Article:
First among them may be the Just World Hypothesis, which an idea that posits that people have a hard time believing such horrors may have actually occurred in the world.  The death of 6 million Jews, a 1/3 of our total population, certainly qualifies for that. Perhaps these people have family members that lived in Germany or are German. These people are not bad people, how could such a thing happen? It is much easier to think that Jewish people simply ran away from the country, or that we weren’t explicitly slated for extermination alongside Roma peoples. But the tattoos and records do not lie, they do not change.

Another possibility comes with the phenomenon of confirmation bias, in which one sees evidence and interprets it according to their own world view. In the libel trial of David Irving, (TED & Lipstadt 2017, Lipstadt 2011), the judge explicitly mentioned how the evidence provided by Irving were half-truths and misinformation. One may be able to look at a scattering of figures and pull out exactly what they want to see. Look – the Auschwitz plaque changed, the death figures were inflated, there are multiple editions of Anne Frank’s Journal! All part truths interpreted just enough to support a denier. In cases where evidence may be cherry picked, one might instead point to a logically fallacy in reasoning – The Texas Sharpshooter. Drawing lines around just the areas that one might consider supportive to their point, manipulating data and numbers to their benefit.

It may also be possible the idea of a True Believer factors into Holocaust denial. The social context for these types of beliefs are important, and our recent polling shows that deniers may find themselves in good company, at all aspects and levels of society as previously described.  Furthermore, when one comes out as a denier, it is nearly impossible to change, it is difficult to undo. Deniers then retreat to their own scientific journals, their own community to support themselves. Whenever they are challenged by the events of reality, the horrors suffered by Jewish people and others, they discount it. It’s much easier to simply stay within their areas of belief.

Finally, and most insidiously, are those who are themselves racist by the application of stereotyping heuristics. In these cases, many deniers know that what they are doing is false. Lipstadt speaks much to this often as she did in her talk and in her trial with denier David Irving (TED & Lipstadt 2017, Lipstadt 2011). They attempt to spread their falsehoods to make Nazism more acceptable, a sentiment supported by the Nazis themselves (Pilcher 2007). These people believe that Jews are conniving, sneaky, that we are doing this to get our own state, to get money (Pilcher 2007). David Irving himself once asked a survivor how much money she received for the tattoo on her arm (TED & Lipstadt 2017). The loudest in this category are often the easiest to spot, but the quiet ones are just as bad. In the hearts of these people, they believe that Jews will always be this way– an enemy, an otherworldly evil to be exterminated.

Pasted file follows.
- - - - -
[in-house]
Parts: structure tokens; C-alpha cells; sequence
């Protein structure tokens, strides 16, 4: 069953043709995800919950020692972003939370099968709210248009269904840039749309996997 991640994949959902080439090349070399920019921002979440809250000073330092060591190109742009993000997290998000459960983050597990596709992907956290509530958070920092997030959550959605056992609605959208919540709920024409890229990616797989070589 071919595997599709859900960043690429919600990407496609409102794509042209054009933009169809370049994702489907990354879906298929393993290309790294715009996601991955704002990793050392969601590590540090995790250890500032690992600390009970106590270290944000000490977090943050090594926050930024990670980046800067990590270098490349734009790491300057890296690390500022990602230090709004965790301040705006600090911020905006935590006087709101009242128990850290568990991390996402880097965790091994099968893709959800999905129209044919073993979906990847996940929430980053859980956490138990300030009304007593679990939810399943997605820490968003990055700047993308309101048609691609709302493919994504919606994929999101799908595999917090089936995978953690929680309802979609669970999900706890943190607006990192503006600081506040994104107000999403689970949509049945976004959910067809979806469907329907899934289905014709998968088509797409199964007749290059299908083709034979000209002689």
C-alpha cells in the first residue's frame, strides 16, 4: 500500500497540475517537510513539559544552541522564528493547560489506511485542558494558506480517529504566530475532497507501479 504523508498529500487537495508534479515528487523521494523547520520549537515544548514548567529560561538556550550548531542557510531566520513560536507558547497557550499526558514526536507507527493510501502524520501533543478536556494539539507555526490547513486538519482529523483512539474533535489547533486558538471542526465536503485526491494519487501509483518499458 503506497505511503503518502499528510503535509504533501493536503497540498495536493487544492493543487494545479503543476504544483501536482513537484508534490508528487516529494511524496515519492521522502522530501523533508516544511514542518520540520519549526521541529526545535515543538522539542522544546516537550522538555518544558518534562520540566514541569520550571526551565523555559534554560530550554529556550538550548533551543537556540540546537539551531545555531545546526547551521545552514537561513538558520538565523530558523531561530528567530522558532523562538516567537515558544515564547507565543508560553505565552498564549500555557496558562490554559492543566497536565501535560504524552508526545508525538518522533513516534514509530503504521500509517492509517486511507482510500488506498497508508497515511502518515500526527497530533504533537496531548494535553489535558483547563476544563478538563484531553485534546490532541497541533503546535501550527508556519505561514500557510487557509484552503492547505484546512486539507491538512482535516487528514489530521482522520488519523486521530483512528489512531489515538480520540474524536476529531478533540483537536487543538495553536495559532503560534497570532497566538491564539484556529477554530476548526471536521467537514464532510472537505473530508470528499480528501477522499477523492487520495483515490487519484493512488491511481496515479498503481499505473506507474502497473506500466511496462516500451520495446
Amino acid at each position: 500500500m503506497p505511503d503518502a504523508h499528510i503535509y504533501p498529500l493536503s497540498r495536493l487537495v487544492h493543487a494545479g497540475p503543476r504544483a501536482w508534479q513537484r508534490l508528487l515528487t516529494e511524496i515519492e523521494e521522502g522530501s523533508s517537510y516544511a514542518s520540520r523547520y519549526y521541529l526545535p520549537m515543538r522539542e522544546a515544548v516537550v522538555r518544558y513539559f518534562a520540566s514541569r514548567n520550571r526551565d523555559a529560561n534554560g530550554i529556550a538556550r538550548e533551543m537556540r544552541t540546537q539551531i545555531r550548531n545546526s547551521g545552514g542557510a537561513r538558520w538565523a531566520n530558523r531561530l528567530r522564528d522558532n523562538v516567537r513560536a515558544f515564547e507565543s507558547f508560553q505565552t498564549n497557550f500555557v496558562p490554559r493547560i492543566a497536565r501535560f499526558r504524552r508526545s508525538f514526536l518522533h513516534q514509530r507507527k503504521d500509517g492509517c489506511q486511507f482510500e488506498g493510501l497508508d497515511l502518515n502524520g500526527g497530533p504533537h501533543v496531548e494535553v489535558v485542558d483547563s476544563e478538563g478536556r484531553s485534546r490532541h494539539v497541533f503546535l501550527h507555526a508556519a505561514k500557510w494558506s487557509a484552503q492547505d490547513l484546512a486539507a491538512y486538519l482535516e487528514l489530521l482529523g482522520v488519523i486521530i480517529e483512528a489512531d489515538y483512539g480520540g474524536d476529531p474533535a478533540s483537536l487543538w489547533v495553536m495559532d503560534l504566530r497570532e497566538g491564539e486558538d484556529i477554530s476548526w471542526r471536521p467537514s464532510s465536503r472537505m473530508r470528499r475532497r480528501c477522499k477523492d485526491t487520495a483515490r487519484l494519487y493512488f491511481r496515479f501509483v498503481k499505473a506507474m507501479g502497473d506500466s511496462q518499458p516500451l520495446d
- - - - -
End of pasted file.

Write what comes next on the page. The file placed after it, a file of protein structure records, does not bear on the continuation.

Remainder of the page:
To the horrors of the Holocaust, we Jewish people have coined the words “Never again.”, but the truth of the matter is those outside of our group seem to be forgetting. Many Holocaust survivors are well past 80 years old, and a battery of psychological and cognitive faculties support the denial of our plight. People believe that a just world would never allow this, they think that their evidence supports them, and all else is a lie. Many have gone too far and now are True Believers, unable to turn back from what they have held before. Finally, more still ascribe to a racist heuristic, and will use Holocaust denial not out of belief, but as a weapon against Jews. In these cases, I write not for them, but for the others who have yet to be converted or are for some reason unsure. The only way that we can ensure this genocide does not repeat itself, is for the world to listen to us, hear us, and deny the deniers.

Works Cited: